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Hashd al-Sha’abi important part of Iraq security system: Abadi

US Rep. Ilhan Omar (D-MN) (L) talks with Speaker of the House Nancy Pelosi (D-CA) during a rally with fellow Democrats before voting on H.R. 1, or the People Act, on the East Steps of the US Capitol on March 08, 2019 in Washington, DC. (AFP photo)
Iraqi Prime Minister Haider al-Abadi (R) shakes hands with Secretary General of Badr Organization Hadi al-Ameri during a meeting with senior commanders of pro-government Popular Mobilization Units (Hashd al-Sha’abi) in Baghdad, Iraq, on July 22, 2017.

Iraqi Prime Minister Haider al-Abadi has praised the Popular Mobilization Units (PMU) as the “integral” part of his country’s security system, stressing that the Baghdad government is determined to protect the pro-government force, which has made enormous sacrifices in battles against the Daesh Takfiri terrorist group.

“The Popular Mobilization Units is a basic and impartial force, which will remain a part of the Iraqi security system. Our duty is to protect it,” Abadi said during a meeting with senior commanders of the force – commonly known by the Arabic name Hashd al-Sha’abi – in Baghdad on Saturday, Arabic-language al-Sumaria television network reported.

Secretary General of Badr Organization Hadi al-Ameri, for his part, said the military might of Hashd al-Sha’abi originates from a strong Iraqi government.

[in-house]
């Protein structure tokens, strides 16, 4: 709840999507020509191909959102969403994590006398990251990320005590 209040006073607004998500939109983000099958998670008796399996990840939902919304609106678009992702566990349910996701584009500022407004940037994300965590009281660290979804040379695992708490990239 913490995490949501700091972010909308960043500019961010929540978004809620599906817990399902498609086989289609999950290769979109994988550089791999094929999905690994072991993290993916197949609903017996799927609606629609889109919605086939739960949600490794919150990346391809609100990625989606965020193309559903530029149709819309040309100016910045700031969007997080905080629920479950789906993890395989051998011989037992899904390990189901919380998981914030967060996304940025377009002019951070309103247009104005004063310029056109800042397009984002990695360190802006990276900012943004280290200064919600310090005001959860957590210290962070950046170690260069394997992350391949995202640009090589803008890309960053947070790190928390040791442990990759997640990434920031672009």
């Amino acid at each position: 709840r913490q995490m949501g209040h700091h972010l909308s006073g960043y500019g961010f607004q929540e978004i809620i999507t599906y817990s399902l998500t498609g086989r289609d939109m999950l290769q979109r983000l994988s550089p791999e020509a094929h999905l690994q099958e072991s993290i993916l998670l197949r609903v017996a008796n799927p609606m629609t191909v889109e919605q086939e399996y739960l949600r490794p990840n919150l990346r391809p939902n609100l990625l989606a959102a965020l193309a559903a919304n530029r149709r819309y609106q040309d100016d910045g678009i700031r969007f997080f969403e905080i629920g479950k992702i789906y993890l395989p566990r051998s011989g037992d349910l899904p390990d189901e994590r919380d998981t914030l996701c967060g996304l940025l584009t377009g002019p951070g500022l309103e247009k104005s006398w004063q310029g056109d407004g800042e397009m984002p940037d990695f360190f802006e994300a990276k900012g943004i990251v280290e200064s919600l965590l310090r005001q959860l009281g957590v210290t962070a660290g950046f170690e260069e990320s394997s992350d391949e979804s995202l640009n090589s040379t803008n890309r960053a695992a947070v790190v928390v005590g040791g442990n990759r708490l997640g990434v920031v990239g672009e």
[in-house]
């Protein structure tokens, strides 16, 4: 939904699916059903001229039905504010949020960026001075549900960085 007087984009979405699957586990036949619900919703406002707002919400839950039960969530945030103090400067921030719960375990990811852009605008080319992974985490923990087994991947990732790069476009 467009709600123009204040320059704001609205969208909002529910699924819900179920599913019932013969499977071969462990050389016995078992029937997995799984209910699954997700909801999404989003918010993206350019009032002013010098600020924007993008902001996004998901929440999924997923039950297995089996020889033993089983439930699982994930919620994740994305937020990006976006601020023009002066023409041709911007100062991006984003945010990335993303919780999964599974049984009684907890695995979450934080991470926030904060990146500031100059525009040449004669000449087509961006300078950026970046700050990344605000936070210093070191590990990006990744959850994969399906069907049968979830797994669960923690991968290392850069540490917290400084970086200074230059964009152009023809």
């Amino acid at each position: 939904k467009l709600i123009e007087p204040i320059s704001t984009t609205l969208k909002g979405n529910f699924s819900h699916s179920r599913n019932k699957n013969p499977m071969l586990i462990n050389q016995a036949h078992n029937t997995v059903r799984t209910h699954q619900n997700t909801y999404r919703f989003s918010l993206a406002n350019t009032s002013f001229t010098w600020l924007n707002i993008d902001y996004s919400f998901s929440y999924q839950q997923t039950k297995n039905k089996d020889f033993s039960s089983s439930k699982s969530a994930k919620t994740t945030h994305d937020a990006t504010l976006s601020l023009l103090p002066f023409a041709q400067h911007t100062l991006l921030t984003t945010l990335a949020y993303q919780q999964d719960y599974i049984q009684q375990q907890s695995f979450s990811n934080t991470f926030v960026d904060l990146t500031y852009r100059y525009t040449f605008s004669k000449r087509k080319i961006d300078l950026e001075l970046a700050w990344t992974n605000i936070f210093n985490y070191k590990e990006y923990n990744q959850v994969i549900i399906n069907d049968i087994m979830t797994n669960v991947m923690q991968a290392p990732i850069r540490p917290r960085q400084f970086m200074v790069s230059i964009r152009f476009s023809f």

“Hashd al-Sha’abi is defending all Iraqis, and is under the command of the Commander in Chief of Armed Forces,” commented Qais al-Khazali, commander of Asa'ib Ahl al-Haq volunteer forces.

Hashd al-Sha’abi is an Iraqi state-sponsored umbrella organization composed of some 40 groups, which are mainly Shia Muslims. The force reportedly numbers more than 100,000 fighters. Iraqi authorities say there are between 25,000 and 30,000 Sunni tribal fighters within its ranks in addition to Kurdish Izadi and Christian units.

Members of the Iraqi pro-government Popular Mobilization Units (Hashd al-Sha’abi) gather in a street in the modern town of Hatra southwest of the northern city of Mosul, on April 28, 2017. (Photo by AFP)

The fighters have played a major role in the liberation of Daesh-held areas to the south, northeast and north of the Iraqi capital Baghdad, ever since the terrorists launched an offensive in the country in June 2014.

Iraq has repeatedly condemned allegations of sectarian nature against Hashd al-Sha'abi.

Last December, Baghdad warned Riyadh of the ramifications of meddling in Iraq’s internal affairs, after Saudi Arabian Foreign Minister Adel al-Jubeir said Iraq cannot realize unity with the presence of the Popular Mobilization Units.

Saudi Arabia has repeatedly labeled the PMU, which incorporates volunteer forces from different Iraqi factions and tribes, as a Shia movement and called for the dismantling of the group.

Last November, the Iraqi Parliament approved a law giving full legal status to Hashd al-Sha’abi fighters. It recognized the PMU as part of the national armed forces, placed the volunteer fighters under the command of the prime minister, and granted them the right to receive salaries and pensions like the regular army and police forces.

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